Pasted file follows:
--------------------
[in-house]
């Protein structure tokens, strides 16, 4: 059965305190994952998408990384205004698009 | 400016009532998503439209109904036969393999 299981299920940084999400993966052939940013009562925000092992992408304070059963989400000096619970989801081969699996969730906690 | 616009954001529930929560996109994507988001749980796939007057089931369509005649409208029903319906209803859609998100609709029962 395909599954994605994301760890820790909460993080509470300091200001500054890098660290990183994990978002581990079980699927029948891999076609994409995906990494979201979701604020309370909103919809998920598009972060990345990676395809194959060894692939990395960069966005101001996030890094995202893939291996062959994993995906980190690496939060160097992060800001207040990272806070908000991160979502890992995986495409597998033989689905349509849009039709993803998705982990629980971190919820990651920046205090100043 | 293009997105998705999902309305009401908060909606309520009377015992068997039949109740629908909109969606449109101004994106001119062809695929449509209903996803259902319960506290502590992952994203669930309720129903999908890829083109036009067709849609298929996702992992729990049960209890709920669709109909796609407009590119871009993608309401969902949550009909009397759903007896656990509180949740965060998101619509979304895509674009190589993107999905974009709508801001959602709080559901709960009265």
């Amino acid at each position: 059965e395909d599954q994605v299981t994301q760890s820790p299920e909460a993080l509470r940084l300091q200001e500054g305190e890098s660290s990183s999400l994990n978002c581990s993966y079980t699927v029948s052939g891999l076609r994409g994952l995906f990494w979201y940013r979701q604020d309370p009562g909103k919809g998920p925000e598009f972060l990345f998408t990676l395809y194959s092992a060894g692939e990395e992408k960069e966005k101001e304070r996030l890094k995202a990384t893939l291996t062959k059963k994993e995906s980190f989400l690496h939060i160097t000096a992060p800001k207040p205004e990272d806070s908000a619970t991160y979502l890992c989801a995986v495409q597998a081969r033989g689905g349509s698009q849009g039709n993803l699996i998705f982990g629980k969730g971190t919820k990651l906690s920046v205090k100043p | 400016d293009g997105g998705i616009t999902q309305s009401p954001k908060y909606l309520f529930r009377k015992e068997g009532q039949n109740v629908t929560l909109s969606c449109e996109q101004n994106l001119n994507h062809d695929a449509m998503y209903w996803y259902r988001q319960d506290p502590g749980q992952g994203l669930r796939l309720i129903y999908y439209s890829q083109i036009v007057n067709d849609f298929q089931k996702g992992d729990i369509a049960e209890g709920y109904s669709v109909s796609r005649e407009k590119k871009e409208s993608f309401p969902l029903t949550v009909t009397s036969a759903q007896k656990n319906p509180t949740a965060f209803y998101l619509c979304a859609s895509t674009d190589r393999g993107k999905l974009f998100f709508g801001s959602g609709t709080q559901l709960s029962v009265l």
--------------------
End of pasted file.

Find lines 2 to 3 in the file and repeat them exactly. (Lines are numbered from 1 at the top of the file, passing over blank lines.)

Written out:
């Protein structure tokens, strides 16, 4: 059965305190994952998408990384205004698009 | 400016009532998503439209109904036969393999 299981299920940084999400993966052939940013009562925000092992992408304070059963989400000096619970989801081969699996969730906690 | 616009954001529930929560996109994507988001749980796939007057089931369509005649409208029903319906209803859609998100609709029962 395909599954994605994301760890820790909460993080509470300091200001500054890098660290990183994990978002581990079980699927029948891999076609994409995906990494979201979701604020309370909103919809998920598009972060990345990676395809194959060894692939990395960069966005101001996030890094995202893939291996062959994993995906980190690496939060160097992060800001207040990272806070908000991160979502890992995986495409597998033989689905349509849009039709993803998705982990629980971190919820990651920046205090100043 | 293009997105998705999902309305009401908060909606309520009377015992068997039949109740629908909109969606449109101004994106001119062809695929449509209903996803259902319960506290502590992952994203669930309720129903999908890829083109036009067709849609298929996702992992729990049960209890709920669709109909796609407009590119871009993608309401969902949550009909009397759903007896656990509180949740965060998101619509979304895509674009190589993107999905974009709508801001959602709080559901709960009265």
């Amino acid at each position: 059965e395909d599954q994605v299981t994301q760890s820790p299920e909460a993080l509470r940084l300091q200001e500054g305190e890098s660290s990183s999400l994990n978002c581990s993966y079980t699927v029948s052939g891999l076609r994409g994952l995906f990494w979201y940013r979701q604020d309370p009562g909103k919809g998920p925000e598009f972060l990345f998408t990676l395809y194959s092992a060894g692939e990395e992408k960069e966005k101001e304070r996030l890094k995202a990384t893939l291996t062959k059963k994993e995906s980190f989400l690496h939060i160097t000096a992060p800001k207040p205004e990272d806070s908000a619970t991160y979502l890992c989801a995986v495409q597998a081969r033989g689905g349509s698009q849009g039709n993803l699996i998705f982990g629980k969730g971190t919820k990651l906690s920046v205090k100043p | 400016d293009g997105g998705i616009t999902q309305s009401p954001k908060y909606l309520f529930r009377k015992e068997g009532q039949n109740v629908t929560l909109s969606c449109e996109q101004n994106l001119n994507h062809d695929a449509m998503y209903w996803y259902r988001q319960d506290p502590g749980q992952g994203l669930r796939l309720i129903y999908y439209s890829q083109i036009v007057n067709d849609f298929q089931k996702g992992d729990i369509a049960e209890g709920y109904s669709v109909s796609r005649e407009k590119k871009e409208s993608f309401p969902l029903t949550v009909t009397s036969a759903q007896k656990n319906p509180t949740a965060f209803y998101l619509c979304a859609s895509t674009d190589r393999g993107k999905l974009f998100f709508g801001s959602g609709t709080q559901l709960s029962v009265l």